A group of wall mirrors I made several years ago illustrates this idea. I had decided I wanted to design a tile mirror – a wood frame with a tile border, surrounding a mirror in the center. I had seen these made really well using various glass tiles, beads & ceramic pieces. Still, I wondered if I’d find something new by making the tiles myself. Without access to a kiln, I was soon rolling out polymer clay and employing various techniques to create the colors and textures I wanted. I love this kind of  work. I found myself doing drawings that I’d then transfer to the clay surface (think silly putty/comic strip transfer). I went as far as making custom cutting tools, like a cookie cutter in the form of a grid to give me a uniform tile size. It was a process lover’s dream. From imagining the final product, I’d worked backwards and made the elements of the mosaic myself, even the tools to make the elements. That’s like…three levels deep into “handmadeness”. Great, right? Not so much.

Don’t get me wrong, I was happy with the result. In fact I made and sold several mirrors. Even a commissioned wall mirror for a hotel in Hawaii. The problem was that it was a very time-intensive process. I had allowed my love of the various stages of process to influence my decisions. Had I needed this to provide meaningful income, the entire project would have failed. Even though I was happy with the finished product, I’d never be able to get the per piece I needed to cover the time and effort. As it was, the mirrors were pricy. I had strong doubts that, had I done the breakdown of time and materials, the numbers would have made sense at all.IMG_0669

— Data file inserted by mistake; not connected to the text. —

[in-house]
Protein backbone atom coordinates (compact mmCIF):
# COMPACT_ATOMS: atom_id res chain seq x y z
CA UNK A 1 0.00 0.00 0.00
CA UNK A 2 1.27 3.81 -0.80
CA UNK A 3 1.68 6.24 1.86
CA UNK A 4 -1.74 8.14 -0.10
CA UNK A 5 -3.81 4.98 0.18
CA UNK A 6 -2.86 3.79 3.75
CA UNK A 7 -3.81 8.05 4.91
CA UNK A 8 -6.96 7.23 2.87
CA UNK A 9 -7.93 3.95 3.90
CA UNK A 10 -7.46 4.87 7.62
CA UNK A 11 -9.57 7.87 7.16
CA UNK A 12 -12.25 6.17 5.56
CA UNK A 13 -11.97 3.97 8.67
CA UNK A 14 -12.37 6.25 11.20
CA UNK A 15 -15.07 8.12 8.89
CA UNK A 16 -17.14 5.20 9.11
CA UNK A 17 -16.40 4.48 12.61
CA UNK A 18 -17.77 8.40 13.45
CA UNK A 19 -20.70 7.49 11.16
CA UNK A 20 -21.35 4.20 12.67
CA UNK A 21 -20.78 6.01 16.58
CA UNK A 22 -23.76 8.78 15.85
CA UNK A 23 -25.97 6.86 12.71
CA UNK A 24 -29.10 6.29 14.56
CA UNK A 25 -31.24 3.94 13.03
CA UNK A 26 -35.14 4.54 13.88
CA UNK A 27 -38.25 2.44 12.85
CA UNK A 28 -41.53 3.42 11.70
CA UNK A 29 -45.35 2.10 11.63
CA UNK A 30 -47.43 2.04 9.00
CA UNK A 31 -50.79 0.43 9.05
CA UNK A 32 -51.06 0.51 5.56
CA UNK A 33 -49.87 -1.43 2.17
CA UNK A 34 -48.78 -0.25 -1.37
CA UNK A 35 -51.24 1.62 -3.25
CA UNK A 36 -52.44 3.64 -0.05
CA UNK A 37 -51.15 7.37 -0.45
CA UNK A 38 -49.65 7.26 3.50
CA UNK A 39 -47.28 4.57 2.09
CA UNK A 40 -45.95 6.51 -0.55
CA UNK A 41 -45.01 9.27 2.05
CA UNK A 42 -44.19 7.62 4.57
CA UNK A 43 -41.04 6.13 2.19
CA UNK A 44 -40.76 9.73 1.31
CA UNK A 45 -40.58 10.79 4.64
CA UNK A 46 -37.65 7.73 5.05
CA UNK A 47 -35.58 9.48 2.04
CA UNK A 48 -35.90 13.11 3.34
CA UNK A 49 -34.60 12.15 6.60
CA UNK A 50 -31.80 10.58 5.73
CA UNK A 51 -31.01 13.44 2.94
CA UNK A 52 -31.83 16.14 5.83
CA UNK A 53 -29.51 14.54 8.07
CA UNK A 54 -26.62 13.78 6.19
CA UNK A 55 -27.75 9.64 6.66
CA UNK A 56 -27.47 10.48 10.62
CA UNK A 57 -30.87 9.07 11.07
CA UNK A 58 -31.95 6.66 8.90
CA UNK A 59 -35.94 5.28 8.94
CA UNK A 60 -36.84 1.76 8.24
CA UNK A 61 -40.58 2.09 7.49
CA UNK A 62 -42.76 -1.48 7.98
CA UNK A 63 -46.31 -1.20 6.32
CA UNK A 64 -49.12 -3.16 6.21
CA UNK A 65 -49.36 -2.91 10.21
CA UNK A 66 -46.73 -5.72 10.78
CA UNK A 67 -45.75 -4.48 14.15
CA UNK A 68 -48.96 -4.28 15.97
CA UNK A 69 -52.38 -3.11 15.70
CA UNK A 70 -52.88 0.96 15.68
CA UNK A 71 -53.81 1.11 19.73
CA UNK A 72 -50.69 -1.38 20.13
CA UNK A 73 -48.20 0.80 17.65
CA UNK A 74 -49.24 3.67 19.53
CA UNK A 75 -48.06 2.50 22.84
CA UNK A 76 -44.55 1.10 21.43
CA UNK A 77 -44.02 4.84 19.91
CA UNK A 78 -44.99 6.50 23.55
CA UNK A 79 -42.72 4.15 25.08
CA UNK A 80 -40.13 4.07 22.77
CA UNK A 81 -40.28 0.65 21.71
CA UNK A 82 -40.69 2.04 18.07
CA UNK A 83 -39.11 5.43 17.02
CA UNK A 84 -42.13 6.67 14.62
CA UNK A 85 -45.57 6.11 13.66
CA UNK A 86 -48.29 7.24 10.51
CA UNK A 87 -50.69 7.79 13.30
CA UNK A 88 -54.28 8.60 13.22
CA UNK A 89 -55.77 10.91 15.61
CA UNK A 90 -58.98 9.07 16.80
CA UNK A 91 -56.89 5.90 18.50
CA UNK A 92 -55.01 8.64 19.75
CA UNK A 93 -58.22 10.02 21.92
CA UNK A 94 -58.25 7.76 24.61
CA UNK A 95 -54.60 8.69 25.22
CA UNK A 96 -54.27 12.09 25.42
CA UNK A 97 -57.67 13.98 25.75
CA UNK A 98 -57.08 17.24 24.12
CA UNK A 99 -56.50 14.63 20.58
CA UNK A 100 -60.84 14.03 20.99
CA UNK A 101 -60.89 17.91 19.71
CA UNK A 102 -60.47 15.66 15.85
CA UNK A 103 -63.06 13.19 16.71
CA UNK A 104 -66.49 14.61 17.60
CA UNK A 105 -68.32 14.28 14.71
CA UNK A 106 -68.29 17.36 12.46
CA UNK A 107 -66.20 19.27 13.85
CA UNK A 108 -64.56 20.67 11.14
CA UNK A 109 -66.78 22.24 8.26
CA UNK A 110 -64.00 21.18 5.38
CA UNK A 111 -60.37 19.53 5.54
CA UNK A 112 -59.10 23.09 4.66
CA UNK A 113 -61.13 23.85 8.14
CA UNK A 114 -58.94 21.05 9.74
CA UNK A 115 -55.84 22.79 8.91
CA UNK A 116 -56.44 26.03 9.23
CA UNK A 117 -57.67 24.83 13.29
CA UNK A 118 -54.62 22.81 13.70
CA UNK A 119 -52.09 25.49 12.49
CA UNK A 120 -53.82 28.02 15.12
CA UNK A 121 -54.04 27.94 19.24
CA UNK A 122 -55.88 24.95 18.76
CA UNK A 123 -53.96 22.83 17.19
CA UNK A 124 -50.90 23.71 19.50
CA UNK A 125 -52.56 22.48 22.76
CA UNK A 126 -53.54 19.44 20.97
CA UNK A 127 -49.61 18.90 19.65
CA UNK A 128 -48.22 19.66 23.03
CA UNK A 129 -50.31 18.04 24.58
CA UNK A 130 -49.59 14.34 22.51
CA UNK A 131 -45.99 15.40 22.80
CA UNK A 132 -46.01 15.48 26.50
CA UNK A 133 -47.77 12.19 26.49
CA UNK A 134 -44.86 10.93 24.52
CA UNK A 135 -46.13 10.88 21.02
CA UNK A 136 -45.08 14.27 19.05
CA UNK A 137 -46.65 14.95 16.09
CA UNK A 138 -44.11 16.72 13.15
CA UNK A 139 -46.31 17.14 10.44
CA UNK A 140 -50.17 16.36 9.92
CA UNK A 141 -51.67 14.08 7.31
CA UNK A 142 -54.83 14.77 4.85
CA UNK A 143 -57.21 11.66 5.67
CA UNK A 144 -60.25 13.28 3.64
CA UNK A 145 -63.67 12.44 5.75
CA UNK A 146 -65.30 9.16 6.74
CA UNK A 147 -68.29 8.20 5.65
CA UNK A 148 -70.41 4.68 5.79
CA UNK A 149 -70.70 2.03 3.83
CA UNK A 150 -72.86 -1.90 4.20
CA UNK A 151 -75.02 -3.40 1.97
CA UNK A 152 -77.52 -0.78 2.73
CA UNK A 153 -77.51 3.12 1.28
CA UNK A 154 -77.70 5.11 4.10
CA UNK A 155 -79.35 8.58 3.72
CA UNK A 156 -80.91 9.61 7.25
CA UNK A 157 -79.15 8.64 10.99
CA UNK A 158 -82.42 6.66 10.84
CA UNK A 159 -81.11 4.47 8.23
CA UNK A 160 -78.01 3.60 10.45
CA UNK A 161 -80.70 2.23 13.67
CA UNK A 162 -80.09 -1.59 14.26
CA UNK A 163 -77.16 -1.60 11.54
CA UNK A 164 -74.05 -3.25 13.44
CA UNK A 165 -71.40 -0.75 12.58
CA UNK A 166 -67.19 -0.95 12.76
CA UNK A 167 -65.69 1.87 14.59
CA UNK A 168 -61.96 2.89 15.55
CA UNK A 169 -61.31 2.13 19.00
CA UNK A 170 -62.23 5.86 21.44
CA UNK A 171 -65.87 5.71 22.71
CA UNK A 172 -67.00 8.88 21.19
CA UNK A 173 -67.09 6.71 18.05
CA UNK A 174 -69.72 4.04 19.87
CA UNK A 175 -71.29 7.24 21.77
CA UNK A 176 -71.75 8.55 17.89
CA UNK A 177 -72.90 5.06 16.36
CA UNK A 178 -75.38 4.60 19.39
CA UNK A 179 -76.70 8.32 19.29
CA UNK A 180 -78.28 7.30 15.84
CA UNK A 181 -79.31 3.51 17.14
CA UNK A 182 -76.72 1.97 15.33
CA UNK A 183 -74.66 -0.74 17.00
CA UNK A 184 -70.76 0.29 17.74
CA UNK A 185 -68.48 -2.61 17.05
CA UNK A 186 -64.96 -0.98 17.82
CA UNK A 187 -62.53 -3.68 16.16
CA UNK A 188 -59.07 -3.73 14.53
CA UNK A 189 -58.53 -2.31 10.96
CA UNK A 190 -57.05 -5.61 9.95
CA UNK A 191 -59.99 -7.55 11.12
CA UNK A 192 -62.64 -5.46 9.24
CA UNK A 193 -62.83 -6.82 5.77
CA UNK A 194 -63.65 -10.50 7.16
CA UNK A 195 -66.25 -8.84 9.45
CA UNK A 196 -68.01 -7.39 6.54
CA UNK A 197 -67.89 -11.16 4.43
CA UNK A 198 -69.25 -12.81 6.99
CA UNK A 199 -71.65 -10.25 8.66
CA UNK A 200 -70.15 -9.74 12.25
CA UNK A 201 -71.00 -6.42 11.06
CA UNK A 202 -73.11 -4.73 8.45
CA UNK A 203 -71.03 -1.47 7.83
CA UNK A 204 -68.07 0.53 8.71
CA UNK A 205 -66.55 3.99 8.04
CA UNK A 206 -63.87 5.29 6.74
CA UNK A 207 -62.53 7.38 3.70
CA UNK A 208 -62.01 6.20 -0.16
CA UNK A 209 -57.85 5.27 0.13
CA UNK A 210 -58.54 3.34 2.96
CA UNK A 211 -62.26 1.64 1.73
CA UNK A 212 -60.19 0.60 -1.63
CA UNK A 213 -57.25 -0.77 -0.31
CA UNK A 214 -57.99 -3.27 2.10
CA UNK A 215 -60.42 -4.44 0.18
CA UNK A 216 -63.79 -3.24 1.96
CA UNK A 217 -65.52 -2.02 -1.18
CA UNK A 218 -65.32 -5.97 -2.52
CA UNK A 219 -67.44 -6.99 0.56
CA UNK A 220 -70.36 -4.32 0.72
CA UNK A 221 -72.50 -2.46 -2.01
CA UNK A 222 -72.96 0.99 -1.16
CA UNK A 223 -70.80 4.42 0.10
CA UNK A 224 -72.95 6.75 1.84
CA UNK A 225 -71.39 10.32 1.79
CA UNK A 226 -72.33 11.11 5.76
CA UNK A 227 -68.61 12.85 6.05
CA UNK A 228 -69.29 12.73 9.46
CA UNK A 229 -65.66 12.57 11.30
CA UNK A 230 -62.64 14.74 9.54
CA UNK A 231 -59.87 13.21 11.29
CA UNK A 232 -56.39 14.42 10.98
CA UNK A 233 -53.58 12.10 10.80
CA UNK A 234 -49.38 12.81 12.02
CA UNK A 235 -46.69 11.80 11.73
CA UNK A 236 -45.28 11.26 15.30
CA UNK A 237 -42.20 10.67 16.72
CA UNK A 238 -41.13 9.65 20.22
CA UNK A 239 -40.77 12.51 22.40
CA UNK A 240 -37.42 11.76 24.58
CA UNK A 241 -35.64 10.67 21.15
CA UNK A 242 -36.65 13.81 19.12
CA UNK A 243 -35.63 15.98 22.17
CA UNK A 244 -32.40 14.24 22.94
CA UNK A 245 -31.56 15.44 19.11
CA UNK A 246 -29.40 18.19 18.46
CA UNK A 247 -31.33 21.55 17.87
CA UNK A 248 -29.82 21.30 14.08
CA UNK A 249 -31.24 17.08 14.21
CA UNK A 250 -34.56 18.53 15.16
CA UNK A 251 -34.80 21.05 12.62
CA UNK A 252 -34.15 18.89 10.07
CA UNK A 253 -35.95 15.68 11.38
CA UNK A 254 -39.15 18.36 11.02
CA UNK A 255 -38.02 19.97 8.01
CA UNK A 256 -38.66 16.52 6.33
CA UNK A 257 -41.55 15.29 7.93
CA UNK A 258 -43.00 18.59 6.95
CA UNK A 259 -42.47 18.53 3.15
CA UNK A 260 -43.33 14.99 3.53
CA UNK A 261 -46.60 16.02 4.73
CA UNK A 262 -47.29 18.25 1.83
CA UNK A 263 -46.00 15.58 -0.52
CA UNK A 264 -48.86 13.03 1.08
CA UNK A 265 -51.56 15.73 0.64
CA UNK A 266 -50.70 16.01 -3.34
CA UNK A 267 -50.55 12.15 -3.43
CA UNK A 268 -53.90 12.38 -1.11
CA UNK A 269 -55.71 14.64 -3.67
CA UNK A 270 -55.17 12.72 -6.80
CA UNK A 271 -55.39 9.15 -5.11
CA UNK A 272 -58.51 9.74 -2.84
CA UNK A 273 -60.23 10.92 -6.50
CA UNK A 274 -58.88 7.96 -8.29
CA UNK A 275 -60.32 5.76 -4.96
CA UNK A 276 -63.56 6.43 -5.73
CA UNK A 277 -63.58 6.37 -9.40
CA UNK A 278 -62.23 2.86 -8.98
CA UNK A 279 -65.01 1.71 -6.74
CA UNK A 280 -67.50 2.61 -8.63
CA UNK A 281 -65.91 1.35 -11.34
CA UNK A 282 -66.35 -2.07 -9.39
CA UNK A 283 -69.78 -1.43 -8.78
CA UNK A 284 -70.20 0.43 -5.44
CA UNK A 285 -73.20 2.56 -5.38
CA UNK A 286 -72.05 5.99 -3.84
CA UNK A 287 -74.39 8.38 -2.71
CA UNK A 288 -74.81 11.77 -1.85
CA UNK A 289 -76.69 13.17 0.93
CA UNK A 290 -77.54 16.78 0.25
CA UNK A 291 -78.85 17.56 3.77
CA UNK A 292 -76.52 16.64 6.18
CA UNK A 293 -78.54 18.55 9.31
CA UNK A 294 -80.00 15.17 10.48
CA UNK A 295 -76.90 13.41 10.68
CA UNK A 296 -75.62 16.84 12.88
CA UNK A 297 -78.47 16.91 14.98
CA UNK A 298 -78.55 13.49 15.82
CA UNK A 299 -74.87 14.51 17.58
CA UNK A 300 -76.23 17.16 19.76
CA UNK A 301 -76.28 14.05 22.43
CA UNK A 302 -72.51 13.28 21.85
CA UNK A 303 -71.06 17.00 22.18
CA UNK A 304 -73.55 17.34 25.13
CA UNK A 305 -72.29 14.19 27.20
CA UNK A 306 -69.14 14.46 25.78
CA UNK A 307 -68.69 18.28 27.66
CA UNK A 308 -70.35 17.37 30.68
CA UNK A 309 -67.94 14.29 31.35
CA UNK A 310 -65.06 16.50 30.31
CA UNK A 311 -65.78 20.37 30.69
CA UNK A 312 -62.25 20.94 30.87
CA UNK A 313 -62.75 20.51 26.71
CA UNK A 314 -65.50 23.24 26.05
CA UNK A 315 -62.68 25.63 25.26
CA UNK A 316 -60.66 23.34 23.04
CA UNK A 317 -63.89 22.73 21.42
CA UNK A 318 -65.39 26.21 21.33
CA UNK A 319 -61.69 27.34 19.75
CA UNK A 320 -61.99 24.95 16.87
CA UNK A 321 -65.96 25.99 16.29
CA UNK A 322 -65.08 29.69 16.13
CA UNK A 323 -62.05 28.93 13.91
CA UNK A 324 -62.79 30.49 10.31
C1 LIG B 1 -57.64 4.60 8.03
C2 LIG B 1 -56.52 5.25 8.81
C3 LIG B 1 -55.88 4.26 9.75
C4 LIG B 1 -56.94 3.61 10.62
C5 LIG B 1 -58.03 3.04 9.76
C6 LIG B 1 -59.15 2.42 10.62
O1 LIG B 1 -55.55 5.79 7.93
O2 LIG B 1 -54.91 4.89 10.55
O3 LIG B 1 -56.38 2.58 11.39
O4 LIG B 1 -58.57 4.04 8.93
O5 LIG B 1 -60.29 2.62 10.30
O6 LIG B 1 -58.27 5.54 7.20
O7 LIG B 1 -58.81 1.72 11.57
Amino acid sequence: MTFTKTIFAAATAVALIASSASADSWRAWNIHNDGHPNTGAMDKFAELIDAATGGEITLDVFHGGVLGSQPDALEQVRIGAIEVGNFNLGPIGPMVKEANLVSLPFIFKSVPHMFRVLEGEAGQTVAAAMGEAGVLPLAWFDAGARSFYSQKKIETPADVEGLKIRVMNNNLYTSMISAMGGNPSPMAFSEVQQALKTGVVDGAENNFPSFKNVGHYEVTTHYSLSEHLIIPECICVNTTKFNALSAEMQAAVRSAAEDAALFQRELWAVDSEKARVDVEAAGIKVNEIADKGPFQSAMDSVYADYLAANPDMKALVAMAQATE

I loved making them though, and I wasn’t relying on them to pay the bills…so no harm/no foul. The lingering problem still bothered me.  I enjoy the market-viability part of designing. Even on the one-man-show level, I like figuring out how materials and technique can work together efficiently. I like making things that satisfy both the look AND the numbers. It irked me that I hadn’t considered time in the mix on this one, and that the process of making them had gotten out of hand. For these mirror, in this form, the numbers didn’t add up. I eventually stopped making them. Would the numbers have worked out if I had just purchased tiles? Probably. After all, the work of making the tiles (and the tools I made in older to make the tiles) would have all been saved. The path to a finished product would have been more direct, a savings of both time and money. But it would have been a different product.

I have no regrets about it. Ultimately I really enjoyed making them. Moving forward, I’ve approached subsequent projects with a new appreciation for the depth of handmadeness, and more consideration for where I want a project to fall within that spectrum. Now I’ll often Stop myself and ask, “do I need to make ALL the parts? Should I really start from scratch?” The answer isn’t always “no”, but before I say “yes” I take a hard look at what it will mean for both the price and the viability of the finished product.

http://rickwedel.com/

Functional Glass & Wood – Video for 16 Hands

16 Hands is a contemporary craft gallery in Ann Arbor, MI. They carry a wide variety of handmade items, both functional and decorative, as well as an amazing collection of artist-made jewelry. I worked there for about 12 years, and in that time had the chance to work with some truly talented people. Some were the artists and craftspeople we represented, others were the merchandise reps, owner and sales staff she employed. When people don’t have to pretend to love their work, but are actually propelled by their love of it – it shows. The promotion of something you love is easy, so with great stories about the process to make something, or the inspiration behind it, there’s always something to talk about.